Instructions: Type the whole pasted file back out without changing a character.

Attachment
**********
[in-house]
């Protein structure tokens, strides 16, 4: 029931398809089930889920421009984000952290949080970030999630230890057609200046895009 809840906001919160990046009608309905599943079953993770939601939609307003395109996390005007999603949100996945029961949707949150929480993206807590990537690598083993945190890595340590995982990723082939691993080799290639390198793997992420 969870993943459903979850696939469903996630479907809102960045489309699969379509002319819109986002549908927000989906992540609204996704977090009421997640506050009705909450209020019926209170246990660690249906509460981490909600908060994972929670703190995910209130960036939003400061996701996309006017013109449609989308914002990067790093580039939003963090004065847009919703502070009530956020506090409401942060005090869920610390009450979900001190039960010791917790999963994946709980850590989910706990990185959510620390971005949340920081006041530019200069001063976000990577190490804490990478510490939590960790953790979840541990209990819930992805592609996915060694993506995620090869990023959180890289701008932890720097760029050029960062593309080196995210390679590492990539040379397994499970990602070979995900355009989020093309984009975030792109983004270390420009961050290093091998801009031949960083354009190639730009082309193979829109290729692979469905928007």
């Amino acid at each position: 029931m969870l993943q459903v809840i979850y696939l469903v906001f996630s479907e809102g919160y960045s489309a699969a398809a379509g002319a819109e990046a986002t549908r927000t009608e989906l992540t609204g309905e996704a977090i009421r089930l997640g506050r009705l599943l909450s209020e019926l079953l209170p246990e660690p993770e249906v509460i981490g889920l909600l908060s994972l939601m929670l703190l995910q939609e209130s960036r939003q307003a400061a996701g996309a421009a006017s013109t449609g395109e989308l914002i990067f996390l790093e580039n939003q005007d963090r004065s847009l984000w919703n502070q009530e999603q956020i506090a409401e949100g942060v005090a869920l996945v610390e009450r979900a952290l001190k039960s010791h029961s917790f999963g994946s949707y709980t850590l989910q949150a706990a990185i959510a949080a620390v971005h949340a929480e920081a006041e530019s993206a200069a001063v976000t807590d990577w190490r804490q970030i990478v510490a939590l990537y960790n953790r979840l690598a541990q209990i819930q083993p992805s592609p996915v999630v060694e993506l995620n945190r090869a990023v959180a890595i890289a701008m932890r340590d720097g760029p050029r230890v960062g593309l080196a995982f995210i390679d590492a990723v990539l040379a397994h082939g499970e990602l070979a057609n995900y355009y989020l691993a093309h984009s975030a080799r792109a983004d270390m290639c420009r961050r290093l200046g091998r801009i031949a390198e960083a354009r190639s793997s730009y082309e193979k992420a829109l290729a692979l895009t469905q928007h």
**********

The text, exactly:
[in-house]
């Protein structure tokens, strides 16, 4: 029931398809089930889920421009984000952290949080970030999630230890057609200046895009 809840906001919160990046009608309905599943079953993770939601939609307003395109996390005007999603949100996945029961949707949150929480993206807590990537690598083993945190890595340590995982990723082939691993080799290639390198793997992420 969870993943459903979850696939469903996630479907809102960045489309699969379509002319819109986002549908927000989906992540609204996704977090009421997640506050009705909450209020019926209170246990660690249906509460981490909600908060994972929670703190995910209130960036939003400061996701996309006017013109449609989308914002990067790093580039939003963090004065847009919703502070009530956020506090409401942060005090869920610390009450979900001190039960010791917790999963994946709980850590989910706990990185959510620390971005949340920081006041530019200069001063976000990577190490804490990478510490939590960790953790979840541990209990819930992805592609996915060694993506995620090869990023959180890289701008932890720097760029050029960062593309080196995210390679590492990539040379397994499970990602070979995900355009989020093309984009975030792109983004270390420009961050290093091998801009031949960083354009190639730009082309193979829109290729692979469905928007």
């Amino acid at each position: 029931m969870l993943q459903v809840i979850y696939l469903v906001f996630s479907e809102g919160y960045s489309a699969a398809a379509g002319a819109e990046a986002t549908r927000t009608e989906l992540t609204g309905e996704a977090i009421r089930l997640g506050r009705l599943l909450s209020e019926l079953l209170p246990e660690p993770e249906v509460i981490g889920l909600l908060s994972l939601m929670l703190l995910q939609e209130s960036r939003q307003a400061a996701g996309a421009a006017s013109t449609g395109e989308l914002i990067f996390l790093e580039n939003q005007d963090r004065s847009l984000w919703n502070q009530e999603q956020i506090a409401e949100g942060v005090a869920l996945v610390e009450r979900a952290l001190k039960s010791h029961s917790f999963g994946s949707y709980t850590l989910q949150a706990a990185i959510a949080a620390v971005h949340a929480e920081a006041e530019s993206a200069a001063v976000t807590d990577w190490r804490q970030i990478v510490a939590l990537y960790n953790r979840l690598a541990q209990i819930q083993p992805s592609p996915v999630v060694e993506l995620n945190r090869a990023v959180a890595i890289a701008m932890r340590d720097g760029p050029r230890v960062g593309l080196a995982f995210i390679d590492a990723v990539l040379a397994h082939g499970e990602l070979a057609n995900y355009y989020l691993a093309h984009s975030a080799r792109a983004d270390m290639c420009r961050r290093l200046g091998r801009i031949a390198e960083a354009r190639s793997s730009y082309e193979k992420a829109l290729a692979l895009t469905q928007h």